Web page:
Writen by Terry. Terence D’Costa is a very dear friend and a top-notch creative in the Himalayas.
See I told you. Now that you’ve made the logo larger, it’s looking nice and visible now.
It was visible then too. Even if you had cataracts in both lenses but now it’s ruined the layout.
Can we kinda like, move it a bit to the left?
It’s aligned to the headline and if we move it any further to the left, we…
Exactly, align the headline to the logo then.
Can I align a nuclear-tipped heatseeker to your gluteus maximus?
And make the words ‘New Improved’ a bit larger.
Larger like the logo larger or like sidewinder meets keister larger?
Yes, much better and I was going through the copy and it’s nice but can we use another word for exciting?
How about… nice?
Nice! Much better. Nice is so much nicer, isn’t it?
Not half as much as barf.
In the first line of the body copy, can we have the word ‘new’ in bold please? It’s like kinda lost in there.
It’s like kinda like kinda kinda. What else is new?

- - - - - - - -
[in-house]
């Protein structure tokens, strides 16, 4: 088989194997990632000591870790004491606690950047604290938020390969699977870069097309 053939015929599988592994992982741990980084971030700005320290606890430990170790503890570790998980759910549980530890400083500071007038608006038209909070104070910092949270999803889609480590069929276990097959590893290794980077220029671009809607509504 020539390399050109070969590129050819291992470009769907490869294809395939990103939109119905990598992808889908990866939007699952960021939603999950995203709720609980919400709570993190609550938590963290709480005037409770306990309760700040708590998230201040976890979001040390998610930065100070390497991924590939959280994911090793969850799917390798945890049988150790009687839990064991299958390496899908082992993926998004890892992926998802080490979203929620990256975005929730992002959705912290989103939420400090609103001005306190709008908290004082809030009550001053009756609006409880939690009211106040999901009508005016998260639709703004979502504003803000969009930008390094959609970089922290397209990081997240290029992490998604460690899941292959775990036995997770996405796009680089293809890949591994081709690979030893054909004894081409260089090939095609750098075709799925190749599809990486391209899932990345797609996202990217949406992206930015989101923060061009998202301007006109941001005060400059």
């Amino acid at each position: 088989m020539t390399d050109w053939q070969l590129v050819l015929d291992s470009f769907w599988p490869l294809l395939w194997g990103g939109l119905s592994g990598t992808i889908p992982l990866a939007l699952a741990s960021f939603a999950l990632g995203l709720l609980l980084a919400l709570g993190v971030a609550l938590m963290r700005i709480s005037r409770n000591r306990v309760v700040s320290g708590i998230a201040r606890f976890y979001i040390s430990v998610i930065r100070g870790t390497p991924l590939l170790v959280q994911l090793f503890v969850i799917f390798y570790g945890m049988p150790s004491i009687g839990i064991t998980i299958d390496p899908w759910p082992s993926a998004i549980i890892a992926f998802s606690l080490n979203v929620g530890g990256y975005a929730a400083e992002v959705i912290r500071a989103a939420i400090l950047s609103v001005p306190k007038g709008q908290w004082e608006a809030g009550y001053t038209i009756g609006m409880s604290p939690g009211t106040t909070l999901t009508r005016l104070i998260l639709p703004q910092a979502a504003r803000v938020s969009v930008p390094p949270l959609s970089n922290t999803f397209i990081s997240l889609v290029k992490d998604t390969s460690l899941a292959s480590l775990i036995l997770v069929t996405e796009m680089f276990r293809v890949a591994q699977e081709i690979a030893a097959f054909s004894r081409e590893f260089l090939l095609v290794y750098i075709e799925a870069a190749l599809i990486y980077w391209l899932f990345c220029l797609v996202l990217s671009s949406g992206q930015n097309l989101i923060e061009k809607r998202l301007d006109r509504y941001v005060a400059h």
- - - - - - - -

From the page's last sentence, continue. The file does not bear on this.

After all, we need our consumers to know we’ve like, changed the formula.
Right, but that’s what the ad is already talking about in the headline.
We should make it clear to our consumers in the body copy too.
Hello. Isn’t that the entire purpose of the ad?
That’s why we must have the word ‘new’ in bold. In fact, use bold caps wherever the word is used across the ad.
How about we also take it up a few notches size wise and underline it just to be sure?
Yeah and how about we overlay it in tomato red and apply a fat yellow stroke, just so that it’s the first thing you see.
A bevel effect maybe with an outer glow for that, you know, aura around what you’re saying?
Right and just in case some folks are colour blind, how about we add a starburst behind it everywhere it appears across the body copy and hang on, what do we need body copy for? Let’s just have the word ‘new’ repeated thirteen times just so that we’re 100% sure that consumers get it.
Yes, yes, yes !
Here’s when you strategically withdraw and let him, her, it self-sire another Godzilla. And just in case you’re wondering, I’m NOT referring to a client here. In a lopsided world of brilliant equals, the equanimity of the wise is often tested by the brilliance of the otherwise. Go figure.